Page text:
19. Baclofen (β-p-chlorophenyl-γ-aminobutyric acid) enhances [3H]γ-aminobutyric acid (3H-GABA) release from rat globus pallidus in vitro

    International Nuclear Information System (INIS)

    The rat globus pallidus has been investigated as a possible model in which to study pre-synaptic GABA mechanisms in vitro. (+ -)-Baclofen (300μM-1 mM) significantly enhanced the release of radioactivity from superfused slices of rat globus pallidus prelabelled with 3H-GABA in vitro. This releasing action was specific to the (+)-isomer of baclofen. Neither the (-)-isomer nor another neuronal depressant DL-α-upsilon-diaminopimelic acid had any significant effect. The releasing effect of baclofen appeared unrelated to the phenethylamine moiety of its structure as neither β-phenethylamine nor dopamine evoked release of 3H-GABA from pallidal slices. Baclofen increased the efflux of radioactivity from pallidal slices prelabelled with either [3H]β-alanine or 3H diaminobutric acid in vitro. The use of specific glial and neuronal GABA uptake blocking compounds (β-alanine and (+ -)-cis-1,3-aminocyclohexanecarboxylic acid) did not permit resolution of the elements from which baclofen was evoking [3H]GABA release. Baclofen also inhibited uptake of [3H]GABA into pallidal slices with an IC50 value of 6 x 10-4m. The GABA-like properties of baclofen may be related to the (+)-isomer while non-specific neuronal depressant actions are an effect of the (-)-isomer. The potential of the (+)-isomer as an antipyschotic agent while (-)-baclofen remains the effective antispastic drug free from unwanted side-effects is discussed. (author)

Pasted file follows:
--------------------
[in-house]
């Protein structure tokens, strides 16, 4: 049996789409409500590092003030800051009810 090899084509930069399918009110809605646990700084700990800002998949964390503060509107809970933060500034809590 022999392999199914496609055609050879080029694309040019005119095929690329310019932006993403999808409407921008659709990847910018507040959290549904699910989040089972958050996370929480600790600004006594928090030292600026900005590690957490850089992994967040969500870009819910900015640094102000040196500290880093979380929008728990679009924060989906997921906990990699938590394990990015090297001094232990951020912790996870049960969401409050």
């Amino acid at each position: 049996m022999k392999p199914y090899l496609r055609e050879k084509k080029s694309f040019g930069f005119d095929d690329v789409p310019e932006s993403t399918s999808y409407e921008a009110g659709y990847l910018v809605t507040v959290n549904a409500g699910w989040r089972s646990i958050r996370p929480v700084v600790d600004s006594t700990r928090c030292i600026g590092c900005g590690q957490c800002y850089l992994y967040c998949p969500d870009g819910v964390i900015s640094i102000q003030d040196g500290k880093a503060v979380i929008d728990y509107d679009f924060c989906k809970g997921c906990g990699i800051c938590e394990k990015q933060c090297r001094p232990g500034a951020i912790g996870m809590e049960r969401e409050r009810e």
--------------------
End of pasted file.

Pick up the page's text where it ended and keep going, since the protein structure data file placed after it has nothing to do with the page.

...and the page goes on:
20. Closing the loop on the GABA shunt in plants: are GABA metabolism and signaling entwined?

    OpenAIRE

    Michaeli, Simon; Fromm, Hillel

    2015-01-01

    γ-Aminobutyric acid (GABA) is a non-proteinogenic amino acid that is found in uni- and multi-cellular organisms and is involved in many aspects of plant life cycle. GABA metabolism occurs by the action of evolutionary conserved enzymes that constitute the GABA shunt, bypassing two steps of the TCA cycle. The central position of GABA in the interface between plant carbon and nitrogen metabolism is well established. In parallel, there is evidence to support a role for GABA as a signaling molecu...

  1. Closing the Loop on the GABA Shunt in Plants: Are GABA metabolism and signaling entwined?

    OpenAIRE

    Simon eMichaeli; Hillel eFromm

    2015-01-01